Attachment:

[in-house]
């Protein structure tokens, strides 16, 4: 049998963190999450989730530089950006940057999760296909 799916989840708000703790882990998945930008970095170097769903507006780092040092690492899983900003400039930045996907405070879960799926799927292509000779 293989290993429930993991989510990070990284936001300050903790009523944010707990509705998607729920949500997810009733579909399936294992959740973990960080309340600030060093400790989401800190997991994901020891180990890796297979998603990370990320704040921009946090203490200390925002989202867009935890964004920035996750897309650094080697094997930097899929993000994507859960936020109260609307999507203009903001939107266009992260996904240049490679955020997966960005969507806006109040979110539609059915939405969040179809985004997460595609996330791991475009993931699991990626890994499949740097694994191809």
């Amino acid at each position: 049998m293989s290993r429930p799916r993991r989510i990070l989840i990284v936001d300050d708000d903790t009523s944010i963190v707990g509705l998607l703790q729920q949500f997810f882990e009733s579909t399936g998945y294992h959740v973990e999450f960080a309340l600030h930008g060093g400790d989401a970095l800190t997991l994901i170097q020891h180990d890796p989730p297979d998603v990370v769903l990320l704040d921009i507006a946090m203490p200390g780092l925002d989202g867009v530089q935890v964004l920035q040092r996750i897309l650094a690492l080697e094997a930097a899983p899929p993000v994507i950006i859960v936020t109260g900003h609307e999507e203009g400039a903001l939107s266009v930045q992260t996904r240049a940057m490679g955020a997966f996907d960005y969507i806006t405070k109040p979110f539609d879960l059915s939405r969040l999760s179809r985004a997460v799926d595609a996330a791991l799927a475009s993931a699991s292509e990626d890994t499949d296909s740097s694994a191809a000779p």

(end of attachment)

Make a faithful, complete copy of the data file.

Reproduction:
[in-house]
């Protein structure tokens, strides 16, 4: 049998963190999450989730530089950006940057999760296909 799916989840708000703790882990998945930008970095170097769903507006780092040092690492899983900003400039930045996907405070879960799926799927292509000779 293989290993429930993991989510990070990284936001300050903790009523944010707990509705998607729920949500997810009733579909399936294992959740973990960080309340600030060093400790989401800190997991994901020891180990890796297979998603990370990320704040921009946090203490200390925002989202867009935890964004920035996750897309650094080697094997930097899929993000994507859960936020109260609307999507203009903001939107266009992260996904240049490679955020997966960005969507806006109040979110539609059915939405969040179809985004997460595609996330791991475009993931699991990626890994499949740097694994191809």
């Amino acid at each position: 049998m293989s290993r429930p799916r993991r989510i990070l989840i990284v936001d300050d708000d903790t009523s944010i963190v707990g509705l998607l703790q729920q949500f997810f882990e009733s579909t399936g998945y294992h959740v973990e999450f960080a309340l600030h930008g060093g400790d989401a970095l800190t997991l994901i170097q020891h180990d890796p989730p297979d998603v990370v769903l990320l704040d921009i507006a946090m203490p200390g780092l925002d989202g867009v530089q935890v964004l920035q040092r996750i897309l650094a690492l080697e094997a930097a899983p899929p993000v994507i950006i859960v936020t109260g900003h609307e999507e203009g400039a903001l939107s266009v930045q992260t996904r240049a940057m490679g955020a997966f996907d960005y969507i806006t405070k109040p979110f539609d879960l059915s939405r969040l999760s179809r985004a997460v799926d595609a996330a791991l799927a475009s993931a699991s292509e990626d890994t499949d296909s740097s694994a191809a000779p």